Photo & Illustration by Jessica Turner.

One day near the end of 2021, attorney Mark Melton sat in a Dallas County Justice of the Peace courtroom, where he had spent untold hours that year.

He had four clients on a docket of 30 or 40. It was a typical schedule for the transactional tax lawyer who became Dallas’ most prolific eviction specialist during the pandemic. 

He watched a young woman approach the judge. She shakily said she didn’t think her landlord had given her proper notice before evicting. The judge said he was sure she did not know the law, and he would not accept this defense. Before ruling for the landlord, he told her to be less stupid the next time she was in his court, Melton recounts. 

“She was 100% right,” he says. “They didn’t give her the proper notices.” 

Melton knew as much because he had already won three cases on the same argument for other defendants living in her complex. 

This was a particularly frustrating example, Melton says, but people with a valid defense are evicted every day. They wind up on the street because they do not have anyone to advocate on their behalf.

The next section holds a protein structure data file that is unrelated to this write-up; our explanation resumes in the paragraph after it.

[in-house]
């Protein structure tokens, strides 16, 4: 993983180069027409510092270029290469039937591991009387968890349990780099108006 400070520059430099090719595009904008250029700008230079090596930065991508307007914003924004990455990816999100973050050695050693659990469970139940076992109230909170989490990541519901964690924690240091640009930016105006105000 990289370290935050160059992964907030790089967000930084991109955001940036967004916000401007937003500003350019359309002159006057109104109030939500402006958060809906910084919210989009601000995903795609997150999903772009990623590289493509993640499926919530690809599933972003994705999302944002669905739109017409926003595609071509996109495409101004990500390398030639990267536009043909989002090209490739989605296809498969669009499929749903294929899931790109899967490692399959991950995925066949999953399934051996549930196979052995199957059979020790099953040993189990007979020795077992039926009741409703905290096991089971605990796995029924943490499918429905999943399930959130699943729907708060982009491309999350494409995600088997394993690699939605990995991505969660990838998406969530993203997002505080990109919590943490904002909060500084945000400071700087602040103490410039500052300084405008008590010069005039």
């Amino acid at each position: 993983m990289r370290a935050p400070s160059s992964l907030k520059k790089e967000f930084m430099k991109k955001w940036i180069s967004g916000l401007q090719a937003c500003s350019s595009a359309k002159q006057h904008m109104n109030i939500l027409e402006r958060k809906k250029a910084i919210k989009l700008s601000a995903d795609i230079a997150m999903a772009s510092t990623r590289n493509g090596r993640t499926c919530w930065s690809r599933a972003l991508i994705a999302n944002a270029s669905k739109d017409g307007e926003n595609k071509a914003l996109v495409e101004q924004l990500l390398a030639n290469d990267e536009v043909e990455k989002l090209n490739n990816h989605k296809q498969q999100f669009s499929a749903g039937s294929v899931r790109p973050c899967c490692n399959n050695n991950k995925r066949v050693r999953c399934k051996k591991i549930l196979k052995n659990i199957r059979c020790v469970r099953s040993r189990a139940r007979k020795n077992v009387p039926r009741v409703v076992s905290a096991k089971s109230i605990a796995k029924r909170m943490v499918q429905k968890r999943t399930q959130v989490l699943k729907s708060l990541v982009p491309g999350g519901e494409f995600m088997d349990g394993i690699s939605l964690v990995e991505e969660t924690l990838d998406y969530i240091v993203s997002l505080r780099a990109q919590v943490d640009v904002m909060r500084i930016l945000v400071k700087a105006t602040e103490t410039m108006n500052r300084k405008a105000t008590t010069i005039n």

“We have these laws that are supposed to protect landlords and tenants, and the landlord seems to get the benefit of those protections almost every time,” Melton says. “And the tenants get the benefit of those almost never.” 

Evictions are a necessary part of property management, and landlords are entitled to be paid or get their property back, but they also should follow the law, Melton says. 

Since founding the Dallas Eviction Advocacy Center during the height of the coronavirus pandemic, Melton and his team have recorded a 96% rate of success in keeping clients facing eviction in their homes. In most of those cases the landlords and justices of the peace had not followed rules related to notices, Melton says. 

“The difference between having two weeks to find new housing because you were given proper notice and having two days — that’s a significant amount of time that will keep a lot of people off the streets and bridges,” Melton says. “I view our role as a group of attorneys making sure that the law is being followed. Nothing more, nothing less.”